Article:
It’s been two and a half years since Google first unveiled Google Glass, its project to create glasses that serve as an augmented-reality display for mobile users. Since then, not much has happened. The company has offered actual Google Glasses to beta users for $1,500 a pop. Reviews from the users were mixed, and reviews from non-users encountering Glass users were decidedly negative.
Now, with Reuters reporting that a number of apps developers (including Twitter) have given up on Google Glass, there is talk about whether it’s time for Google to pull the plug on the project – or at least give up on the hardware angle and stick to software.
As Technology Review has pointed out, many of Google Glass’ problems have been hardware-related – it’s too bulky, battery life is terrible, and the display was obvious enough to make other people nervous. A number of companies are devising potential solutions to all of these.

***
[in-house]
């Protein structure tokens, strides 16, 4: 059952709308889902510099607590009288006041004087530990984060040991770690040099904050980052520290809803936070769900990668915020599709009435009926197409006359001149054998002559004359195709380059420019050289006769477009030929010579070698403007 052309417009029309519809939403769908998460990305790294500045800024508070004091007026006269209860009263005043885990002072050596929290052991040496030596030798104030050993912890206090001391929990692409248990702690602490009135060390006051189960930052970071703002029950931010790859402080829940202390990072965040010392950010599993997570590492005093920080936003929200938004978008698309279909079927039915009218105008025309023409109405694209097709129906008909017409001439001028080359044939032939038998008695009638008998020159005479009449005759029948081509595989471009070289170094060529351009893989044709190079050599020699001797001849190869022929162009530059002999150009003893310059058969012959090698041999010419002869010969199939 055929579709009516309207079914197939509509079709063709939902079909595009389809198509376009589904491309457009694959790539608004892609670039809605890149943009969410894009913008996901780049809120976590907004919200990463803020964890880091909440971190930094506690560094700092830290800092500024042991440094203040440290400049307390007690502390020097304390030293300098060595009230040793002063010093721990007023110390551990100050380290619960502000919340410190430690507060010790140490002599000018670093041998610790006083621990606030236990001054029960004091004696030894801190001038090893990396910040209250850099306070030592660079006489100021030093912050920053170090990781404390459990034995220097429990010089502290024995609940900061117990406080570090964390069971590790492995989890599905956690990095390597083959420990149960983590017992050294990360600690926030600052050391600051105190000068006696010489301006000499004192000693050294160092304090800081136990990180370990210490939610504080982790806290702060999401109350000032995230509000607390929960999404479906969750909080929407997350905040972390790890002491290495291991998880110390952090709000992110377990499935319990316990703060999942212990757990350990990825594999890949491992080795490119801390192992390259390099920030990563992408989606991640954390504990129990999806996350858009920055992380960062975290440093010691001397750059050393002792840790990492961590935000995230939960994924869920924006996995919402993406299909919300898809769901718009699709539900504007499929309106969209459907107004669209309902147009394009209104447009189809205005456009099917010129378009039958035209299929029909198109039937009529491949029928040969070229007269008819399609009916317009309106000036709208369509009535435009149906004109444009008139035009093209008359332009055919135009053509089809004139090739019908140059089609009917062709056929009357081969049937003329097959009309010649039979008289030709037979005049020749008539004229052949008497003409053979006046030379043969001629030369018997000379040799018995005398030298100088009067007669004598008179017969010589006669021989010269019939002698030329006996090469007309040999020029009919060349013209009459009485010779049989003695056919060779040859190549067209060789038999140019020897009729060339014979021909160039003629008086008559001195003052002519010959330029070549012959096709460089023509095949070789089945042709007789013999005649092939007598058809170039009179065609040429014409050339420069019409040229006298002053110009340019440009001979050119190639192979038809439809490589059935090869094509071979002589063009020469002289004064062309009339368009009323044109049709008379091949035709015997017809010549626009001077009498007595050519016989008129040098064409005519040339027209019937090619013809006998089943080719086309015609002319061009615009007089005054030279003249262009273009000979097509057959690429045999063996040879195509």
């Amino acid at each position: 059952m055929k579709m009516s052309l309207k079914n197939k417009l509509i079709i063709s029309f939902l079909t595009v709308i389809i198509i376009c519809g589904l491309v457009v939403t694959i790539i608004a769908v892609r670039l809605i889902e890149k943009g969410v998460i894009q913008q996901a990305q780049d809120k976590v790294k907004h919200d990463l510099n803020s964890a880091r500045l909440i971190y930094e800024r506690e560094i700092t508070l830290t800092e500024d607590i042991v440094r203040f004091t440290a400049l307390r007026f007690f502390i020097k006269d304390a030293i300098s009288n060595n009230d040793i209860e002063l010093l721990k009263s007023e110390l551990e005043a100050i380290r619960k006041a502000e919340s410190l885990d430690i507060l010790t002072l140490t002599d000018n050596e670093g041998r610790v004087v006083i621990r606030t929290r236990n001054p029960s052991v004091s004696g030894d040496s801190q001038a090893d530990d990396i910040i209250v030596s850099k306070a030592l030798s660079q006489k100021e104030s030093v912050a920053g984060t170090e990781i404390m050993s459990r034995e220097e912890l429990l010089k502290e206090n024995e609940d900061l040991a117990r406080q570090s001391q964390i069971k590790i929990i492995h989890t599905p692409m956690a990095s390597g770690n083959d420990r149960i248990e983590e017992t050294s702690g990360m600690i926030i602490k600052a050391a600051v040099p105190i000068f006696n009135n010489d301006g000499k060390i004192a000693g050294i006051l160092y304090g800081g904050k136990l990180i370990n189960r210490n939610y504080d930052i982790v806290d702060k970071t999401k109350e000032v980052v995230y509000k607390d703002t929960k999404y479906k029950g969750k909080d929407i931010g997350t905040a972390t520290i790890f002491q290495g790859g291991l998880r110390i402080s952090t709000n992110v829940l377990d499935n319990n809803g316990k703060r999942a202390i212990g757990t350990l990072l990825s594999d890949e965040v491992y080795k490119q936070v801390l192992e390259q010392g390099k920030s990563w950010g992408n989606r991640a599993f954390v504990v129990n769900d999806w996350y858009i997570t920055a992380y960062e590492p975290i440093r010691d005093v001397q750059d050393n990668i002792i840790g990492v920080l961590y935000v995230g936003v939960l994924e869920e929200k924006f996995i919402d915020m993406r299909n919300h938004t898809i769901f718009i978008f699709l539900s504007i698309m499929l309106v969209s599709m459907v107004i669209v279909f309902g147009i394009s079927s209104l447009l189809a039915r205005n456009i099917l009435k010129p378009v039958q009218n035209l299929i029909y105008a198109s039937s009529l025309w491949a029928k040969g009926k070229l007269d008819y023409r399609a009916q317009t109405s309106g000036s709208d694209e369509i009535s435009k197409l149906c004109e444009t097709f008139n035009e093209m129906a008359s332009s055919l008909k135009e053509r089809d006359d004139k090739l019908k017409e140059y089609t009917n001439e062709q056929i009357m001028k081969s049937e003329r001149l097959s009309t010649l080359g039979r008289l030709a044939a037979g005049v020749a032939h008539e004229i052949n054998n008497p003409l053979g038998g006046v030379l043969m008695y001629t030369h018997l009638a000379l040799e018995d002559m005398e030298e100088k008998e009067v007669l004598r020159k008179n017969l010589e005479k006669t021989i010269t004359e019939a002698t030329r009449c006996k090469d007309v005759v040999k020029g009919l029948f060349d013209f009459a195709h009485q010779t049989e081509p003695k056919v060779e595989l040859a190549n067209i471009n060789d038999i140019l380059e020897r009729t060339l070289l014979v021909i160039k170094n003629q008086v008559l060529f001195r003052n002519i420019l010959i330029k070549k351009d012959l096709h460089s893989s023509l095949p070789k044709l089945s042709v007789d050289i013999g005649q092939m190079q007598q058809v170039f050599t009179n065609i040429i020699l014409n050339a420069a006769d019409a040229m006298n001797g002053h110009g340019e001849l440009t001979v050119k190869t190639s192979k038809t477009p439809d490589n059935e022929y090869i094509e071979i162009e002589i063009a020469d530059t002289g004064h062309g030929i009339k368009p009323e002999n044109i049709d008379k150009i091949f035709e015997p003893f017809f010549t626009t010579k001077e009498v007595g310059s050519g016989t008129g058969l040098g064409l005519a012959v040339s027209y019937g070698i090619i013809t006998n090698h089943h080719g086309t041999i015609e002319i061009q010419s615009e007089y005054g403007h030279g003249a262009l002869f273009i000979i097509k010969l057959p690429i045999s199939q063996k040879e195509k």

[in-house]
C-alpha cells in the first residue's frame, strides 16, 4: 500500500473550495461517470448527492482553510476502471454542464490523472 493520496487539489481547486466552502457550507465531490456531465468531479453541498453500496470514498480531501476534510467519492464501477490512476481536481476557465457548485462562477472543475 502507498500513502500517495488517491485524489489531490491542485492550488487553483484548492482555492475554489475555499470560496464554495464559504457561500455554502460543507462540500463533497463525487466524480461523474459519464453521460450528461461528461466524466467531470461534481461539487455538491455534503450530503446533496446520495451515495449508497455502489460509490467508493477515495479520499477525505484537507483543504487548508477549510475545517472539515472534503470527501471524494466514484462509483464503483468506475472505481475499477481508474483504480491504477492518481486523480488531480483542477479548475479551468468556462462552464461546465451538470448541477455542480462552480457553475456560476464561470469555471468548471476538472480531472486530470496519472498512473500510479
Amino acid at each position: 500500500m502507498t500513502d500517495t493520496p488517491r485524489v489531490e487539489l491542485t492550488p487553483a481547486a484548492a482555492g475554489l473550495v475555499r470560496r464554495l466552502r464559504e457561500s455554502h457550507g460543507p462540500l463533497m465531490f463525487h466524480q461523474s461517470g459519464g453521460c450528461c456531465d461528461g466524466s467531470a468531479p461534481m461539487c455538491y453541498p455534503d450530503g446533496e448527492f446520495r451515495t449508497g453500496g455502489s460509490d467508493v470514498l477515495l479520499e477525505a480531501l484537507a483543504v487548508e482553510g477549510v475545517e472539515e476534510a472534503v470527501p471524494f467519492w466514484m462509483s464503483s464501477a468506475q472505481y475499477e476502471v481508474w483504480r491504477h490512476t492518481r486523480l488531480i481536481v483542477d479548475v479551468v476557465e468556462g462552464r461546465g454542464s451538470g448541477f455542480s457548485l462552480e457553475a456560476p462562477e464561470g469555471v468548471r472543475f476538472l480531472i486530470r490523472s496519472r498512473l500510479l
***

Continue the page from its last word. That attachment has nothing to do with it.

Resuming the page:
Meanwhile, there is growing interest in wearables, particularly now that Apple has jumped into the smart-watch game. Head displays can still be a part of that trend, with the right design. And device makers who are already chasing the smart-watch market surely have plans to develop smartglasses at some point.
(Supposedly, Huawei Technologies plans to launch its own pair of smartglasses under the Honor brand, although the rumored launch date of November 24 has come and gone with no Huawei smartglasses in sight.)
Anyway, according to Reuters, Google says it’s not giving up on Glass and remains committed to the project. But that doesn’t rule out a rethink of its strategy. A report from Wired suggests that the smart move for Google would be to do exactly what it’s done in the smartphone business – leave the hardware to the experts and supply the software platforms they’ll need to make them attractive:
Despite its struggles, Glass can boast that plenty of major apps run on its OS, including Google’s own. If Google opens up the Glass software platform the way it has Android, other hardware makers would likely flock to it.
If nothing else, a software-driven strategy would be a good way for Google to hedge its bets – not everyone is convinced the wearables market is worth chasing. One Forrester analyst expects wearables to be reduced to niche status by 2016.